July/August 2014 Issue • Volume 42 • Issue 6

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Three Sociologists Elected to the National Academy of Sciences

In May, the National Academy of Sciences (NAS) announced the election of three sociologists—Peter Bearman, Kathryn Edin, and Kathleen Mullan Harris—among this year’s 84 new members. These newly elected NAS members were recognized for their distinguished and continuing achievements in original research. Members in the Academy, considered one of the highest honors in American science, help write reports on key scientific issues to help inform policymakers’ decisions.

Peter Bearman is the Director of the Interdisciplinary Center for Innovative Theories and Empirics (INCITE), the Cole Professor of Social Science at Columbia University, and Co-Director of the Health & Society Scholars Program, the Mellon Interdisciplinary Training Program, and OHMA at Columbia University. A specialist in network analysis, he co-designed the National Longitudinal Study of Adolescent Health. He is the author of Doormen (University of Chicago Press, 2005) and is an editor of the Handbook of Analytical Sociology (Oxford University Press, 2009) and edits (with Peter Hedstrom) a series on analytical sociology at the Princeton University Press (PASS). Bearman is currently investigating the social determinants of the autism epidemic. In addition, he is working on the dynamics of lynching in the Deep South, violence in Northern Ireland, the analysis of event and relational sequences, and qualitative research design.

Kathryn Edin is a Distinguished Bloomberg Professor in the Department of Sociology, Zanvyl Krieger School of Arts and Sciences and Department of Population, Family, and Reproductive Health, Bloomberg School of Public Health at Johns Hopkins University. She is one of the nation’s leading poverty researchers, deploying ethnographic observations, in-depth interviews, and mixed method approaches to work within the domains of welfare and low-wage work, family life, and neighborhood contexts. She has taken on key mysteries about the urban poor that have not been fully answered by quantitative work. Edin has authored or co-authored six books and some 50 journal articles. Her 2005 book, Promises I Can Keep: Why Poor Women Put Motherhood before Marriage, co-authored with Maria Kefalas, sought to answer the question why were so many low-income women having children without marrying. The book has become a classic in the field.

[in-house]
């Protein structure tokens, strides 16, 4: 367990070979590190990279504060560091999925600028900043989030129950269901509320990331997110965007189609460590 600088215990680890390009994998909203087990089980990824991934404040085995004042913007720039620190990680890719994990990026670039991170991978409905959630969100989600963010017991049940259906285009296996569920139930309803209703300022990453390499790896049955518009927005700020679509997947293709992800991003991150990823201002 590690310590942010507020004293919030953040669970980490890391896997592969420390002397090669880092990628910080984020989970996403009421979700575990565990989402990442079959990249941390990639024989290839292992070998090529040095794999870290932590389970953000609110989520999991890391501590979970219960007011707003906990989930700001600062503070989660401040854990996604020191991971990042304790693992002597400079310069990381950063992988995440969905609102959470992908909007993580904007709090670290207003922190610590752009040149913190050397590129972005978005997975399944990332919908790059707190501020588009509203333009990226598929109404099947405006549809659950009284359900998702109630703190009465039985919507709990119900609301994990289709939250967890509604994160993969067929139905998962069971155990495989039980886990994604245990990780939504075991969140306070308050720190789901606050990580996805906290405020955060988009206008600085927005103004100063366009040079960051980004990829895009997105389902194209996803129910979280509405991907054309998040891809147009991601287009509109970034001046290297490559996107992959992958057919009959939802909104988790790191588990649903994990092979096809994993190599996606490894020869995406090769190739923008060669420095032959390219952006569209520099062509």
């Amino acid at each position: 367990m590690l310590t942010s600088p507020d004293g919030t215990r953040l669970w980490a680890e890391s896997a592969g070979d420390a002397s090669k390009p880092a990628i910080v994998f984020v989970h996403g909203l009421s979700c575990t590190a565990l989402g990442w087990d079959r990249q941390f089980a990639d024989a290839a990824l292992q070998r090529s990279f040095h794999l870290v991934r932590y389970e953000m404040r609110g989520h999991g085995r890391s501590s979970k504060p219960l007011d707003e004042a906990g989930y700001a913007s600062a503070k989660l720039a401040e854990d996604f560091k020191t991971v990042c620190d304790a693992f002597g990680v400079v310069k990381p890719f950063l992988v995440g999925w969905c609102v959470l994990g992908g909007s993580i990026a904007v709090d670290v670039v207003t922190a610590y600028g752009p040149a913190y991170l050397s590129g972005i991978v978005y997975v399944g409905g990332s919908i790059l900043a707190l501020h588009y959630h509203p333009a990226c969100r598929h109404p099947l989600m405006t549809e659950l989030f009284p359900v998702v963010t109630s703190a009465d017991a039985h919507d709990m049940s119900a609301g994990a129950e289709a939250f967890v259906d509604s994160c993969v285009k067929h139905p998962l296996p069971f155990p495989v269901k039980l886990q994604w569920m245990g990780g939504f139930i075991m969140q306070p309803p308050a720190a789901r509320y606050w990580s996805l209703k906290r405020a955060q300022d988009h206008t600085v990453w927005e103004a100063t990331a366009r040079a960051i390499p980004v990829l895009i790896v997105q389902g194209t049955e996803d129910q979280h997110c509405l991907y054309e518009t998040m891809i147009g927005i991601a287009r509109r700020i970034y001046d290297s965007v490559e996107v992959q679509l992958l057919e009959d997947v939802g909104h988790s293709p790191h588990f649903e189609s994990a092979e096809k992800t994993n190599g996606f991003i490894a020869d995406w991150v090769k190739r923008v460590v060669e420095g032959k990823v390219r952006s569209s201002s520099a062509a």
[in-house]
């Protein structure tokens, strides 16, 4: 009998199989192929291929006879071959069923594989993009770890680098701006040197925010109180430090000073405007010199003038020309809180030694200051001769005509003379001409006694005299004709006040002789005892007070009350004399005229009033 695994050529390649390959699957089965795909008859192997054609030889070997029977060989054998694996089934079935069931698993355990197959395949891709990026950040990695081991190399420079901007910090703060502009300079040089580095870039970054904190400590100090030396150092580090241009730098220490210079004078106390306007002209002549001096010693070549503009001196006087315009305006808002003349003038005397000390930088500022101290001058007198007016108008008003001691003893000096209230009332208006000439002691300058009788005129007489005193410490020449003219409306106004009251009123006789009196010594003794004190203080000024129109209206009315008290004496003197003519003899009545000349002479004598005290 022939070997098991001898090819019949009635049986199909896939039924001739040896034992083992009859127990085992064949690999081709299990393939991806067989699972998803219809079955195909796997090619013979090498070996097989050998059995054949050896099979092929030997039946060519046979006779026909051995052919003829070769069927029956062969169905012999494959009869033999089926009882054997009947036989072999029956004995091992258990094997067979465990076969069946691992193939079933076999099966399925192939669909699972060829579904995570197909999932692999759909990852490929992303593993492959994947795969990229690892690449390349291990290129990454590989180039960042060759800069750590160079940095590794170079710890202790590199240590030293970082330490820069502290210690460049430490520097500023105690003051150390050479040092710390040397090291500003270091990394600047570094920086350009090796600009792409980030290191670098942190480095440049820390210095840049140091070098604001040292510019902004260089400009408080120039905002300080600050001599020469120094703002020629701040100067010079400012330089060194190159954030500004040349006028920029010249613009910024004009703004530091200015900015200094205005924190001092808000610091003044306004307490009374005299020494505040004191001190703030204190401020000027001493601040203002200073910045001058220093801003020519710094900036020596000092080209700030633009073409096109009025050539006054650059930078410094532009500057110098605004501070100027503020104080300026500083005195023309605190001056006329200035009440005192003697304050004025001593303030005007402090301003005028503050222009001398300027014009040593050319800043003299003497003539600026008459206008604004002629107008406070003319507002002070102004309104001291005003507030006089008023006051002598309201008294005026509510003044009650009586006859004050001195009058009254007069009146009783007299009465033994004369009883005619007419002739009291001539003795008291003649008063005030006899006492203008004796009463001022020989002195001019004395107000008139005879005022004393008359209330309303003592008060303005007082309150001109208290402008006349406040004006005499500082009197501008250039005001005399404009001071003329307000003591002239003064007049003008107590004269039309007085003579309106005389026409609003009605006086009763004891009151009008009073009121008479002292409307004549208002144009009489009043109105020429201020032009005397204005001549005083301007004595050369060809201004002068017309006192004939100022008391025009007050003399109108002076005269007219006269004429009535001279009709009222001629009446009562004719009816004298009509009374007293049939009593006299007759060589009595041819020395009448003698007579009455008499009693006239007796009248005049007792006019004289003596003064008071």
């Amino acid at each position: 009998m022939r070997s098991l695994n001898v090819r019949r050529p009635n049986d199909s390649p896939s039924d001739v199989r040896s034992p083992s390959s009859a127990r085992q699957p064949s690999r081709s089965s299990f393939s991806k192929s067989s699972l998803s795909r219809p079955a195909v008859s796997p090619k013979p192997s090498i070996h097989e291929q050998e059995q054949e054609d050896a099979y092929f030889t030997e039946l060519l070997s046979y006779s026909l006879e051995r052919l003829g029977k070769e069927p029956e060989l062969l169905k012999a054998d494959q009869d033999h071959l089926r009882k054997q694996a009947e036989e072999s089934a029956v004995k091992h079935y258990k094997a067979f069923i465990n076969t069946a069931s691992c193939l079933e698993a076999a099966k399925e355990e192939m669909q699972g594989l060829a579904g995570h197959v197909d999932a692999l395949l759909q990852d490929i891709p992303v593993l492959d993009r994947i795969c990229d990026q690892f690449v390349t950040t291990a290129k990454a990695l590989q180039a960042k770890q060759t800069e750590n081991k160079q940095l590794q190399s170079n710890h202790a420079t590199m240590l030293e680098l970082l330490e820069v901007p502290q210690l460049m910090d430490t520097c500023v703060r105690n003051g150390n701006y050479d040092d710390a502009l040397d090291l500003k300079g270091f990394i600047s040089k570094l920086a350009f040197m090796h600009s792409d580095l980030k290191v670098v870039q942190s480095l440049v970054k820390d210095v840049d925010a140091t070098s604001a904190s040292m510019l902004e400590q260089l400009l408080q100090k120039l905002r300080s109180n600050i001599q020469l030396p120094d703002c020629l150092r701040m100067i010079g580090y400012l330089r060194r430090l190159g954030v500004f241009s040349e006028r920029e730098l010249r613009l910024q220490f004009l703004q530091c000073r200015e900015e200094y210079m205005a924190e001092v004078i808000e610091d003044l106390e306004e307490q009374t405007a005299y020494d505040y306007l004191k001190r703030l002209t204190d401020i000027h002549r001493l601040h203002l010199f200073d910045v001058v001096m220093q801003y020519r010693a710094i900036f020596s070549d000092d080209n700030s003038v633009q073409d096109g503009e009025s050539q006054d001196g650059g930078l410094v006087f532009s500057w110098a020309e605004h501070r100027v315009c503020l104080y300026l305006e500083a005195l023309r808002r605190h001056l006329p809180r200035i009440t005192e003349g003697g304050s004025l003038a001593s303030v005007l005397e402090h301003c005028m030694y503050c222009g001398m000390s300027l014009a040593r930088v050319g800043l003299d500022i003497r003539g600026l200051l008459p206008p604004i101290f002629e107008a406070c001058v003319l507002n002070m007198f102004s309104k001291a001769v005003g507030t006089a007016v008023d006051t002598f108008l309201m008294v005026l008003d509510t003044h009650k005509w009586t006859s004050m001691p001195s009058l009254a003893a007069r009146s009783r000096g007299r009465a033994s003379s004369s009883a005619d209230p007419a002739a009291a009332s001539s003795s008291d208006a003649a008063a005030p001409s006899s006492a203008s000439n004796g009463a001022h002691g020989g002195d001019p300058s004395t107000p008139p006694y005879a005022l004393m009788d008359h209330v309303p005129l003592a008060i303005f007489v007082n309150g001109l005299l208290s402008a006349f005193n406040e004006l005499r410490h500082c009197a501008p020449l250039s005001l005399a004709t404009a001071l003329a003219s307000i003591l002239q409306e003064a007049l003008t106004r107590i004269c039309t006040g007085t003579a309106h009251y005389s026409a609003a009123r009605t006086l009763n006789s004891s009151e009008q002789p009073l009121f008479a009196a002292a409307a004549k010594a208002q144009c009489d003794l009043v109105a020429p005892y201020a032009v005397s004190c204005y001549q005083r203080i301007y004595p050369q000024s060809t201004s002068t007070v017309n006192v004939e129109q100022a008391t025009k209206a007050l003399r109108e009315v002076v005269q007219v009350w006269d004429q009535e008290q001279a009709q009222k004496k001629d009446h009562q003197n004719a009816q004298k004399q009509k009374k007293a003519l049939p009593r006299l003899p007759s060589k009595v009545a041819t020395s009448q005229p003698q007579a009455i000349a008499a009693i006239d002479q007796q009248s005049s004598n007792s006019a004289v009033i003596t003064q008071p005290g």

Kathleen Mullan Harris is the James Haar Distinguished Professor of Sociology at the University of North Carolina-Chapel Hill. Her research focuses on inter-relationships among family, poverty, and social policy. Harris is Director and Principal Investigator of the National Longitudinal Study of Adolescent Health (Add Health), a longitudinal study of more than 20,000 teens who are followed into young adulthood. With Add Health data, Harris is studying health disparities, the acculturation of immigrant youth, and the family formation behavior of young adults, including non-marital childbearing, cohabitation and marriage. Under Harris’ leadership, the next wave of Add Health is expanding its biological data collection to bridge biological and social sciences in the study of developmental and health trajectories from adolescence into young adulthood. Harris was elected president of the Population Association of America 2008-09.

The 2014 NAS election was held during the annual meeting of the Academy. NAS is a private organization of scientists and engineers dedicated to the furtherance of science and its use for the general welfare. The Academy acts as an official adviser to the federal government, upon request, in any matter of science or technology. Additional information about the institution and a full directory of NAS members can be found at www.nasonline.org/.

 

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